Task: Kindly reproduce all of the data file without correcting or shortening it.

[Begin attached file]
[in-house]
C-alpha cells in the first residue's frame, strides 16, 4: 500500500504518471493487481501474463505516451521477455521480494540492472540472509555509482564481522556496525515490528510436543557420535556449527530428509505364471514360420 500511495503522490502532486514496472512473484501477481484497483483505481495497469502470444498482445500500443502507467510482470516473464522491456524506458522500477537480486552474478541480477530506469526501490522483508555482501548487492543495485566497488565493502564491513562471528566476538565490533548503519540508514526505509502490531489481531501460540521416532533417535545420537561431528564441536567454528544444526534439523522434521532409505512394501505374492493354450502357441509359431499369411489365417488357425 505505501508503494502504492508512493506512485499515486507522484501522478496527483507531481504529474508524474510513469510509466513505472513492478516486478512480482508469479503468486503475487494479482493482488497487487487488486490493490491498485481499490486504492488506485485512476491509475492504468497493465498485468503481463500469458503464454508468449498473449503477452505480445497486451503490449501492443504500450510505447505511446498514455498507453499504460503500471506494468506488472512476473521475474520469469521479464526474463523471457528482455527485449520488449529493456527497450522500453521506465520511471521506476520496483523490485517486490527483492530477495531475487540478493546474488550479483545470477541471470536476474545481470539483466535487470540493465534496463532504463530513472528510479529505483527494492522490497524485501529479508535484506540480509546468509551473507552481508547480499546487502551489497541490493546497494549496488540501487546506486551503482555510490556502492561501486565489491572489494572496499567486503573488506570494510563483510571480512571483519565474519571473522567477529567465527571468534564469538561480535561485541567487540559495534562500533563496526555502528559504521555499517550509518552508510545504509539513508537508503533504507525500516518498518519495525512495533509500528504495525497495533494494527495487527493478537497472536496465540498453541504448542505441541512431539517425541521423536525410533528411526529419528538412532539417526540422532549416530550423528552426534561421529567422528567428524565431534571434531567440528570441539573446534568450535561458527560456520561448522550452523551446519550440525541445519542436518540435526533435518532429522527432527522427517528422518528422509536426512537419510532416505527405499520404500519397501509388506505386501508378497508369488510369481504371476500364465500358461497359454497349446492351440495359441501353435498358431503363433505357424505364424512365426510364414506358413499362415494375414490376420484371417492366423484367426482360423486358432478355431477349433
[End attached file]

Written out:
[in-house]
C-alpha cells in the first residue's frame, strides 16, 4: 500500500504518471493487481501474463505516451521477455521480494540492472540472509555509482564481522556496525515490528510436543557420535556449527530428509505364471514360420 500511495503522490502532486514496472512473484501477481484497483483505481495497469502470444498482445500500443502507467510482470516473464522491456524506458522500477537480486552474478541480477530506469526501490522483508555482501548487492543495485566497488565493502564491513562471528566476538565490533548503519540508514526505509502490531489481531501460540521416532533417535545420537561431528564441536567454528544444526534439523522434521532409505512394501505374492493354450502357441509359431499369411489365417488357425 505505501508503494502504492508512493506512485499515486507522484501522478496527483507531481504529474508524474510513469510509466513505472513492478516486478512480482508469479503468486503475487494479482493482488497487487487488486490493490491498485481499490486504492488506485485512476491509475492504468497493465498485468503481463500469458503464454508468449498473449503477452505480445497486451503490449501492443504500450510505447505511446498514455498507453499504460503500471506494468506488472512476473521475474520469469521479464526474463523471457528482455527485449520488449529493456527497450522500453521506465520511471521506476520496483523490485517486490527483492530477495531475487540478493546474488550479483545470477541471470536476474545481470539483466535487470540493465534496463532504463530513472528510479529505483527494492522490497524485501529479508535484506540480509546468509551473507552481508547480499546487502551489497541490493546497494549496488540501487546506486551503482555510490556502492561501486565489491572489494572496499567486503573488506570494510563483510571480512571483519565474519571473522567477529567465527571468534564469538561480535561485541567487540559495534562500533563496526555502528559504521555499517550509518552508510545504509539513508537508503533504507525500516518498518519495525512495533509500528504495525497495533494494527495487527493478537497472536496465540498453541504448542505441541512431539517425541521423536525410533528411526529419528538412532539417526540422532549416530550423528552426534561421529567422528567428524565431534571434531567440528570441539573446534568450535561458527560456520561448522550452523551446519550440525541445519542436518540435526533435518532429522527432527522427517528422518528422509536426512537419510532416505527405499520404500519397501509388506505386501508378497508369488510369481504371476500364465500358461497359454497349446492351440495359441501353435498358431503363433505357424505364424512365426510364414506358413499362415494375414490376420484371417492366423484367426482360423486358432478355431477349433